Lama Ole’s answer:
I would say the easiest way is to avoid situations where you usually fall into the water. If you feel stronger after a period of avoiding something, then you can see the situation with more humor; you can laugh about it and see it from a beyond-personal level.
Also, if you start to keep more of a distance, then in the end you will be able to “let the thief come to an empty house.” This means simply not putting any energy into a feeling of impatience or agitation. Instead, see how the feeling runs here and there and how it tries to provoke you, but you don’t do anything. Then you can even use the energy of these feelings to wash the dishes, clean the car, or dig in the garden.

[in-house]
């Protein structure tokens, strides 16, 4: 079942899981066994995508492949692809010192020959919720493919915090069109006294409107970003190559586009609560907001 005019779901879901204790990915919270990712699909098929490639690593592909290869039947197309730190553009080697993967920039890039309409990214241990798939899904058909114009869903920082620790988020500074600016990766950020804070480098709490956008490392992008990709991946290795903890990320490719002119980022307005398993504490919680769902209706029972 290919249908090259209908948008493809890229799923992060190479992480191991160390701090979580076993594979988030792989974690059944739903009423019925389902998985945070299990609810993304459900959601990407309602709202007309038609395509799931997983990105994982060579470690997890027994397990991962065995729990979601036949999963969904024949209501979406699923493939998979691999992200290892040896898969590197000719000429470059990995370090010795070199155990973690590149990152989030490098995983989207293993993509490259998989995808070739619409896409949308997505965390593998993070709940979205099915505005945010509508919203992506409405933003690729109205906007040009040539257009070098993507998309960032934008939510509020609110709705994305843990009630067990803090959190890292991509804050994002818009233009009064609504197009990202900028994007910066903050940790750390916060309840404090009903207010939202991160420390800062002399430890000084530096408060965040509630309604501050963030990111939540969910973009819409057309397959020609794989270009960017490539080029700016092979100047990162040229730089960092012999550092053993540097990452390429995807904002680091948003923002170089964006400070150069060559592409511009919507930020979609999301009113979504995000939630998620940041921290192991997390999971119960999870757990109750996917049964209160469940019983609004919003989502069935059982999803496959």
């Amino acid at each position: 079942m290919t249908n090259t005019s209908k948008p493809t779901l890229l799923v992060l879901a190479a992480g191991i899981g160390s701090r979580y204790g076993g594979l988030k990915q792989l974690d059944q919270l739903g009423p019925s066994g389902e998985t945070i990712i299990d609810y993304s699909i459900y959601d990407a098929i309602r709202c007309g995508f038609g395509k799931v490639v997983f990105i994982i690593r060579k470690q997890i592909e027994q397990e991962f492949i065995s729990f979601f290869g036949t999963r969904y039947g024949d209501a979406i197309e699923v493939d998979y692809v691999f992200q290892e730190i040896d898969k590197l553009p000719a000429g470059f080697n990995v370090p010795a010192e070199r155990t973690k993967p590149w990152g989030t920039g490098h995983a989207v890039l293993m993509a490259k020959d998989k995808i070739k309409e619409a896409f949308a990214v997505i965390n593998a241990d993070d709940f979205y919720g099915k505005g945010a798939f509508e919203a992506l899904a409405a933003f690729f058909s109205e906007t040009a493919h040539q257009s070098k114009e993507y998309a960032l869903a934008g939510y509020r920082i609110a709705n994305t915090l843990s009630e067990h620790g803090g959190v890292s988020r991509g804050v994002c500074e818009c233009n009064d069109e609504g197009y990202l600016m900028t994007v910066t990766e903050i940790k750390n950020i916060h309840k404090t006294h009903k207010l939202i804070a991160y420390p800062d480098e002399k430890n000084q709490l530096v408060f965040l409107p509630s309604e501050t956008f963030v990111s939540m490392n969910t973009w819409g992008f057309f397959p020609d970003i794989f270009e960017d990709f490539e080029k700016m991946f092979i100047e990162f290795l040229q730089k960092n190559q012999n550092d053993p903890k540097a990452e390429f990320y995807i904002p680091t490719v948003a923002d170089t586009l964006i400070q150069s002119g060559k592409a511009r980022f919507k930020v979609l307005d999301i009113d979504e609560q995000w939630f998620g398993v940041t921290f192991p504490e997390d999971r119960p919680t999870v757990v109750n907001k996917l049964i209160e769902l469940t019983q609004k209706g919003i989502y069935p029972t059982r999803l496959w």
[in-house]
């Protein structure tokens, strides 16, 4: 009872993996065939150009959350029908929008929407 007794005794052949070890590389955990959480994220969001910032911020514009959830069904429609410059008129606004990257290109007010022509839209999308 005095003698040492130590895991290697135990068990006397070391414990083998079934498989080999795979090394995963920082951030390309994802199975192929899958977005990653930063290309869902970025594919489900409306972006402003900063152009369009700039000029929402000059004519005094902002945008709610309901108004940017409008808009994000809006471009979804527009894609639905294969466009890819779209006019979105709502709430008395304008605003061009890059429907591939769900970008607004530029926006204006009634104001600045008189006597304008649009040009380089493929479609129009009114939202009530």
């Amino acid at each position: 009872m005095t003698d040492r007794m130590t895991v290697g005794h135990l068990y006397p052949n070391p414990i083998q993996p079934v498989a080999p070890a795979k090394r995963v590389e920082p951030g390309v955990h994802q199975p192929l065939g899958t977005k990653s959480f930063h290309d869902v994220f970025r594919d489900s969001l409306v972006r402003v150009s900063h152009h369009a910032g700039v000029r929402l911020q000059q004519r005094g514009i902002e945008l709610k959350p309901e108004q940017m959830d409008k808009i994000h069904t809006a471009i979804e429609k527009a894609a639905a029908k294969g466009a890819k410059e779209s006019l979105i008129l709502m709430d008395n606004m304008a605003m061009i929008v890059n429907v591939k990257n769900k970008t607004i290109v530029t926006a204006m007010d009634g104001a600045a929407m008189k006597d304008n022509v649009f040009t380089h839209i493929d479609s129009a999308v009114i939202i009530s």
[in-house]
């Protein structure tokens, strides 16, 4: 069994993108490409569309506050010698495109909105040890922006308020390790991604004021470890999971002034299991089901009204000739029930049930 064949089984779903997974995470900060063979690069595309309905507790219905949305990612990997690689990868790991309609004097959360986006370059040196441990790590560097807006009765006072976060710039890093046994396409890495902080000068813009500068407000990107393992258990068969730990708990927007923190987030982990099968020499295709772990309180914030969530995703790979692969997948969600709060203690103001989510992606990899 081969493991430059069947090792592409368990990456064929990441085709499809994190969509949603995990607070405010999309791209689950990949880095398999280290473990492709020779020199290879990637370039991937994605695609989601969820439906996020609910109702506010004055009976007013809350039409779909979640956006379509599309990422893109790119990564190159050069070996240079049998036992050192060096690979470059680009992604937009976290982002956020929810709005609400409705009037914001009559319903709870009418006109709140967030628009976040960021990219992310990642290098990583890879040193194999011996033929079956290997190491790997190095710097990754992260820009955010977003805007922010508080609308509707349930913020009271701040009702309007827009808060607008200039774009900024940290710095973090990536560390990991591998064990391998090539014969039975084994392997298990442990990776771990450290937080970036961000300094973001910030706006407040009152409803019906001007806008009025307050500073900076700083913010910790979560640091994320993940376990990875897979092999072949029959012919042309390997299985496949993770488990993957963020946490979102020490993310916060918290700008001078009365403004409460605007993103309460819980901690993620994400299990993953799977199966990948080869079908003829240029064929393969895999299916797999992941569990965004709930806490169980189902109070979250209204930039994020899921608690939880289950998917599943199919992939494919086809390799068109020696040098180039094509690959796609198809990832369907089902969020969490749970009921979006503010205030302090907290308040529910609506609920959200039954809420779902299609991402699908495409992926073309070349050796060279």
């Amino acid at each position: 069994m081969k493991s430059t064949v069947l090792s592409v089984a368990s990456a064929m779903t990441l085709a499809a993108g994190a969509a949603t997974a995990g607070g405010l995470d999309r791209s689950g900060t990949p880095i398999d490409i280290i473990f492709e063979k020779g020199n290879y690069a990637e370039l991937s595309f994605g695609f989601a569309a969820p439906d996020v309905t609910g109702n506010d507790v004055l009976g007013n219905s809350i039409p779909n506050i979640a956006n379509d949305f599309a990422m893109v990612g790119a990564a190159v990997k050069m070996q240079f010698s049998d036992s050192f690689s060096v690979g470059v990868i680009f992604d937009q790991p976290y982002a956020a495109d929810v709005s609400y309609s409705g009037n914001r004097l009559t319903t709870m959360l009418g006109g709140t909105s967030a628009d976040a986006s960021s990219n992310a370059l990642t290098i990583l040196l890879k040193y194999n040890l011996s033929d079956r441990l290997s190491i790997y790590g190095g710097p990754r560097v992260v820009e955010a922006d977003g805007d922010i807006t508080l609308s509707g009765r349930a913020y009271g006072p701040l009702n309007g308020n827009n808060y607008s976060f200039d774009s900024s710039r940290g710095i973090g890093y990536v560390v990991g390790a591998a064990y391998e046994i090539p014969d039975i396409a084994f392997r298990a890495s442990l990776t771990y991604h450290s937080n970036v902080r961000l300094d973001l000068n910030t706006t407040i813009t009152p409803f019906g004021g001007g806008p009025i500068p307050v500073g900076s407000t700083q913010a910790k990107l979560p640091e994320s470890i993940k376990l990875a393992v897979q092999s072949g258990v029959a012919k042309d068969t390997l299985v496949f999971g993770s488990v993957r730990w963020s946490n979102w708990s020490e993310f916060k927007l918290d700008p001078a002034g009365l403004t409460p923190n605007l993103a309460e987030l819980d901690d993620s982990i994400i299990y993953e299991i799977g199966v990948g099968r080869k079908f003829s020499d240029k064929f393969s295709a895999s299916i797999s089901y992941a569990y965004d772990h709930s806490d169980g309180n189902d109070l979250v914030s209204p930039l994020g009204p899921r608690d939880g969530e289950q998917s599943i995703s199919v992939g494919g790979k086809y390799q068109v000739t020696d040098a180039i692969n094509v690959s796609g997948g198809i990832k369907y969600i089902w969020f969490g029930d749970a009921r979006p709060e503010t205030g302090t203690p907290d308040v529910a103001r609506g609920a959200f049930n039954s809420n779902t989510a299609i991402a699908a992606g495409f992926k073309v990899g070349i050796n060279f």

So to begin with, avoid situations where you get impatient. Once you are stronger and have more distance, you realize that it is like a dream anyway and you can observe the feeling without reacting to it.
But patience has to be learned, and it doesn’t simply mean holding out and reacting after a delay. One could sit there like a cat, waiting for hours for a mouse to finally pounce on it. This is not patience! It is important to create space for oneself, to be able to look at the situation from a distance. In this way a transformation can take place, if one wants to work with it. During this process, one can mature in such a way that more and more space and freedom arise. One develops more options for handling difficulties and no longer experiences any absolute blockage or obstacles.